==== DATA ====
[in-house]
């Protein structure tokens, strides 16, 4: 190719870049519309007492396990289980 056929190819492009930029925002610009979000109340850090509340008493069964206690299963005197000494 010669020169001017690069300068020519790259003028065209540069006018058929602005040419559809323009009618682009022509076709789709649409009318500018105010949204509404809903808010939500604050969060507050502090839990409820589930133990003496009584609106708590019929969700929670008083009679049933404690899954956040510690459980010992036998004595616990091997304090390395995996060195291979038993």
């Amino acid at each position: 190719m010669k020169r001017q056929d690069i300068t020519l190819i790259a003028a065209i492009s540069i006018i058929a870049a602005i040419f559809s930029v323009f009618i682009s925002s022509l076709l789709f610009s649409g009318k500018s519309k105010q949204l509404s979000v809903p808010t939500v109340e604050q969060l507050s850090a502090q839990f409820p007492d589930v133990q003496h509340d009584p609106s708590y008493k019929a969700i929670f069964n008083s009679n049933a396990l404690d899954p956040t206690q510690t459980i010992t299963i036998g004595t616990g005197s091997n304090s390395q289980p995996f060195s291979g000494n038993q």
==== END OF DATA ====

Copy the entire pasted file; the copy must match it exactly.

[in-house]
């Protein structure tokens, strides 16, 4: 190719870049519309007492396990289980 056929190819492009930029925002610009979000109340850090509340008493069964206690299963005197000494 010669020169001017690069300068020519790259003028065209540069006018058929602005040419559809323009009618682009022509076709789709649409009318500018105010949204509404809903808010939500604050969060507050502090839990409820589930133990003496009584609106708590019929969700929670008083009679049933404690899954956040510690459980010992036998004595616990091997304090390395995996060195291979038993």
């Amino acid at each position: 190719m010669k020169r001017q056929d690069i300068t020519l190819i790259a003028a065209i492009s540069i006018i058929a870049a602005i040419f559809s930029v323009f009618i682009s925002s022509l076709l789709f610009s649409g009318k500018s519309k105010q949204l509404s979000v809903p808010t939500v109340e604050q969060l507050s850090a502090q839990f409820p007492d589930v133990q003496h509340d009584p609106s708590y008493k019929a969700i929670f069964n008083s009679n049933a396990l404690d899954p956040t206690q510690t459980i010992t299963i036998g004595t616990g005197s091997n304090s390395q289980p995996f060195s291979g000494n038993q």